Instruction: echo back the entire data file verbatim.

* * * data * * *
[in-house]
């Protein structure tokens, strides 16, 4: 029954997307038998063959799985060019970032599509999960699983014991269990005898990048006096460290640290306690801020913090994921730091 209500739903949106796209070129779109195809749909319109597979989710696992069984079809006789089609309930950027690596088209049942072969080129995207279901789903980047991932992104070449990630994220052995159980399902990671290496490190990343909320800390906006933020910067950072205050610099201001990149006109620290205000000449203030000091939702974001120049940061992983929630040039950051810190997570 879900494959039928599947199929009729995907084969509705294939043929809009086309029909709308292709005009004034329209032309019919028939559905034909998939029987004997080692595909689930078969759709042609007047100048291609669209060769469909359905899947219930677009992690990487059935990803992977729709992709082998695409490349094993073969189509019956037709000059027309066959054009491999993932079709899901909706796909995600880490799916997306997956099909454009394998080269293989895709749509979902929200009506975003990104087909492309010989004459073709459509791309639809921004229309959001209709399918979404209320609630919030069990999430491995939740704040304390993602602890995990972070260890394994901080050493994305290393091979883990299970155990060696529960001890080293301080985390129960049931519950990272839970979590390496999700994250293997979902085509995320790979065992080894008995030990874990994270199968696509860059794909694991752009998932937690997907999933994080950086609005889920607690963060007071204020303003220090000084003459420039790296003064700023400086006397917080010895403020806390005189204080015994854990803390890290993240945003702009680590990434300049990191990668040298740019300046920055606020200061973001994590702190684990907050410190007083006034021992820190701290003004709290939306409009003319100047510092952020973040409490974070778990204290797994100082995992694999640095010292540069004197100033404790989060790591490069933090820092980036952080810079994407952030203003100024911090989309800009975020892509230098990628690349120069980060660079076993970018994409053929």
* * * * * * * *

[in-house]
């Protein structure tokens, strides 16, 4: 029954997307038998063959799985060019970032599509999960699983014991269990005898990048006096460290640290306690801020913090994921730091 209500739903949106796209070129779109195809749909319109597979989710696992069984079809006789089609309930950027690596088209049942072969080129995207279901789903980047991932992104070449990630994220052995159980399902990671290496490190990343909320800390906006933020910067950072205050610099201001990149006109620290205000000449203030000091939702974001120049940061992983929630040039950051810190997570 879900494959039928599947199929009729995907084969509705294939043929809009086309029909709308292709005009004034329209032309019919028939559905034909998939029987004997080692595909689930078969759709042609007047100048291609669209060769469909359905899947219930677009992690990487059935990803992977729709992709082998695409490349094993073969189509019956037709000059027309066959054009491999993932079709899901909706796909995600880490799916997306997956099909454009394998080269293989895709749509979902929200009506975003990104087909492309010989004459073709459509791309639809921004229309959001209709399918979404209320609630919030069990999430491995939740704040304390993602602890995990972070260890394994901080050493994305290393091979883990299970155990060696529960001890080293301080985390129960049931519950990272839970979590390496999700994250293997979902085509995320790979065992080894008995030990874990994270199968696509860059794909694991752009998932937690997907999933994080950086609005889920607690963060007071204020303003220090000084003459420039790296003064700023400086006397917080010895403020806390005189204080015994854990803390890290993240945003702009680590990434300049990191990668040298740019300046920055606020200061973001994590702190684990907050410190007083006034021992820190701290003004709290939306409009003319100047510092952020973040409490974070778990204290797994100082995992694999640095010292540069004197100033404790989060790591490069933090820092980036952080810079994407952030203003100024911090989309800009975020892509230098990628690349120069980060660079076993970018994409053929």